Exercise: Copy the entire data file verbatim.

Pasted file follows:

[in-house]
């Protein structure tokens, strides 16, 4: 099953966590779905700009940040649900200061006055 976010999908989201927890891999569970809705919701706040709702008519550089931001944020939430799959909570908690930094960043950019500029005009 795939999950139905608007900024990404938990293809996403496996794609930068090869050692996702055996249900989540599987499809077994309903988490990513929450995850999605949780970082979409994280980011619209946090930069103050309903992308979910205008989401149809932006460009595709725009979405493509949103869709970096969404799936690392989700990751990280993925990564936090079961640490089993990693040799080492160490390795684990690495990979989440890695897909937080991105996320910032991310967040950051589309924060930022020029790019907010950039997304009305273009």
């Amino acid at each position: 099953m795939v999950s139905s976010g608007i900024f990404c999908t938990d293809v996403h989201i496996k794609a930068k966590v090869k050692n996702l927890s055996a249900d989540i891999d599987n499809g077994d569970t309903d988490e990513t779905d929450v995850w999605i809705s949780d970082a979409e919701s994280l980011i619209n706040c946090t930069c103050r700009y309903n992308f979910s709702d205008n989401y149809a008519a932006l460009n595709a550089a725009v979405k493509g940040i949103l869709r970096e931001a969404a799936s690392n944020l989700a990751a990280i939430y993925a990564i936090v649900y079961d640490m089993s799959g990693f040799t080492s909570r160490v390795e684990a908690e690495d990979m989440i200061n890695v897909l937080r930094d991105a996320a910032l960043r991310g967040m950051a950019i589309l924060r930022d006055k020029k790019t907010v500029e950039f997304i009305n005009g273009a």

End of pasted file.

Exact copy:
[in-house]
């Protein structure tokens, strides 16, 4: 099953966590779905700009940040649900200061006055 976010999908989201927890891999569970809705919701706040709702008519550089931001944020939430799959909570908690930094960043950019500029005009 795939999950139905608007900024990404938990293809996403496996794609930068090869050692996702055996249900989540599987499809077994309903988490990513929450995850999605949780970082979409994280980011619209946090930069103050309903992308979910205008989401149809932006460009595709725009979405493509949103869709970096969404799936690392989700990751990280993925990564936090079961640490089993990693040799080492160490390795684990690495990979989440890695897909937080991105996320910032991310967040950051589309924060930022020029790019907010950039997304009305273009």
């Amino acid at each position: 099953m795939v999950s139905s976010g608007i900024f990404c999908t938990d293809v996403h989201i496996k794609a930068k966590v090869k050692n996702l927890s055996a249900d989540i891999d599987n499809g077994d569970t309903d988490e990513t779905d929450v995850w999605i809705s949780d970082a979409e919701s994280l980011i619209n706040c946090t930069c103050r700009y309903n992308f979910s709702d205008n989401y149809a008519a932006l460009n595709a550089a725009v979405k493509g940040i949103l869709r970096e931001a969404a799936s690392n944020l989700a990751a990280i939430y993925a990564i936090v649900y079961d640490m089993s799959g990693f040799t080492s909570r160490v390795e684990a908690e690495d990979m989440i200061n890695v897909l937080r930094d991105a996320a910032l960043r991310g967040m950051a950019i589309l924060r930022d006055k020029k790019t907010v500029e950039f997304i009305n005009g273009a």